By Drew Hardin

Photography courtesy Petersen Publishing Company Archive


In its December 1955 issue, Hot Rod magazine told readers, “Drag racing isn’t new to the Memphis area—they’ve been running top-notch drag meets there for years.” Which is why the NHRA put the southern city on its itinerary for the 1955 Drag Safari. Nearly 40 years later, drag racing in Memphis was again featured in Hot Rod, this time as the venue for the first Fastest Street Car in America Shootout. The cars at that event represented an evolution of the sport that likely would have been unimaginable to those racing in 1955.

The Drag Safari was the brainchild of NHRA founder and Hot Rod Editor Wally Parks. He put in motion what became a coast-to-coast master class in staging safe and efficient drag-race meets. For three years starting in 1954, he sent NHRA representatives, plus Petersen Publishing Company Photographer Eric Rickman, on the road in a Plymouth station wagon towing a trailer that was full of timing equipment, a public address system, and everything else they would need to put on a race with local hot-rod club members. They also did a fair amount of PR work at their various stops, sitting down with government and law enforcement officials to discuss the NHRA’s responsible way to get car enthusiasts off the streets and into sanctioned competition. Rickman’s photos, along with reels of tape that Safari members used to dictate the event’s results, were mailed back to Hot Rod’s Southern California headquarters and turned into stories that promoted not just the relatively new NHRA but drag racing itself.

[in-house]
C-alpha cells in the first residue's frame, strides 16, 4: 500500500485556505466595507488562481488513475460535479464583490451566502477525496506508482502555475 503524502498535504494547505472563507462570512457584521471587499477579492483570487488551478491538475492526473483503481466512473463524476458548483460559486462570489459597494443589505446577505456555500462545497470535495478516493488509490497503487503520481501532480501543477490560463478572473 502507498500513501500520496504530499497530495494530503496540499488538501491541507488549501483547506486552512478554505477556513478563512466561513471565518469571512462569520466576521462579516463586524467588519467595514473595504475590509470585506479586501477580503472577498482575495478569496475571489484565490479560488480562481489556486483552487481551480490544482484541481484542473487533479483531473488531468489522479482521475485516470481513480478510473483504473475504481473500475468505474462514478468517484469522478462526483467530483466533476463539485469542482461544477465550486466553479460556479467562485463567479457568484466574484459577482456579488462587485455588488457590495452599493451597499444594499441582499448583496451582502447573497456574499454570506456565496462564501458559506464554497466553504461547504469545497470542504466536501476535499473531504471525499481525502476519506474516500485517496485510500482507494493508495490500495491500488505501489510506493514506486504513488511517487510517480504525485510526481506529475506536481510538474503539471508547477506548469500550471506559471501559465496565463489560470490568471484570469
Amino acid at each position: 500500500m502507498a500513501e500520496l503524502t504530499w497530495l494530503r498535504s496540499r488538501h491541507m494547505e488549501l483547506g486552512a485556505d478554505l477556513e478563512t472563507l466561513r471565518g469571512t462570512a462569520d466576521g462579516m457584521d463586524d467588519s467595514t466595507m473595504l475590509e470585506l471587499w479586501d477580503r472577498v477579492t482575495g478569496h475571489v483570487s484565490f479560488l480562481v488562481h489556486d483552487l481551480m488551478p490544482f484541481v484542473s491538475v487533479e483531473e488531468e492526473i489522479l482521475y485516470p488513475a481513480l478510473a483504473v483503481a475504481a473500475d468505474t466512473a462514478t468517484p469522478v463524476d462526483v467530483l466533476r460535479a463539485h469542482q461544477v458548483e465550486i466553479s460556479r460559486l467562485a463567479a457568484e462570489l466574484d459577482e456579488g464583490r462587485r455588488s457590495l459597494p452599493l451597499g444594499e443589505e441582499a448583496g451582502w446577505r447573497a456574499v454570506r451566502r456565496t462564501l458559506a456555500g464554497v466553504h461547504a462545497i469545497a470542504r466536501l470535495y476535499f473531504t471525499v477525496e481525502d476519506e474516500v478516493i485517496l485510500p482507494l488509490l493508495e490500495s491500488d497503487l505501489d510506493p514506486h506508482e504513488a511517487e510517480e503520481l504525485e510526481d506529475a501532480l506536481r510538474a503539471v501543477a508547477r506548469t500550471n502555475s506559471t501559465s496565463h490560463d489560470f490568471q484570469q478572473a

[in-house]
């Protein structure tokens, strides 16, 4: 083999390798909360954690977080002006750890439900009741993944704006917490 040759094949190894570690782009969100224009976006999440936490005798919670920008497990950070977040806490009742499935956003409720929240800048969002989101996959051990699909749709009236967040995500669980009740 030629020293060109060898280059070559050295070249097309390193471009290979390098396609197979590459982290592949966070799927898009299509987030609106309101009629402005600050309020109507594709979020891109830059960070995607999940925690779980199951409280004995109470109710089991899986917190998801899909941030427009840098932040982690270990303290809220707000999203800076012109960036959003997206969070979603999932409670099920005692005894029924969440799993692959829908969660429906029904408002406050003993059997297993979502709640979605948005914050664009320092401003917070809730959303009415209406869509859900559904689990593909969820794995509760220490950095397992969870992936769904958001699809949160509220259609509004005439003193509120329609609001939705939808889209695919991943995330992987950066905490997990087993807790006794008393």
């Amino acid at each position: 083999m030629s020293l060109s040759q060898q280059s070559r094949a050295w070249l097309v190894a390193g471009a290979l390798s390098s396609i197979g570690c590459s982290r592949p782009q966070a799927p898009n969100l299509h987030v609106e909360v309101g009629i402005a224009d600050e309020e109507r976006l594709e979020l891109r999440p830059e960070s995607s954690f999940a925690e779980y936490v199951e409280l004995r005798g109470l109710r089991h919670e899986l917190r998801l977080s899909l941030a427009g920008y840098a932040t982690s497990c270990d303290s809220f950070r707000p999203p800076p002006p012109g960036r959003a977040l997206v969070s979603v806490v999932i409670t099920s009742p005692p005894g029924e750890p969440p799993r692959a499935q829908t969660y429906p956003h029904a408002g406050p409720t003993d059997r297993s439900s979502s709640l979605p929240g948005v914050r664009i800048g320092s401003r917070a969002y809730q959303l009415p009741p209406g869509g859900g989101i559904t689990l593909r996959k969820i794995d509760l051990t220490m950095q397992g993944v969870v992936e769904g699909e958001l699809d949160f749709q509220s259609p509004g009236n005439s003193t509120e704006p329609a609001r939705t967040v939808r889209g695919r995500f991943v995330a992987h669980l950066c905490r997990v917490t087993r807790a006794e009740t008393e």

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The final of Hot Rod’s first Fastest Street Car Shootout in 1992 pitted Max Carter’s Nova (near lane) against Rod Saboury’s Corvette. Carter had spent the weekend sorting out the Nova and drove past Saboury at the top end, clocking an 8.435-second e.t. at 160.37 mph.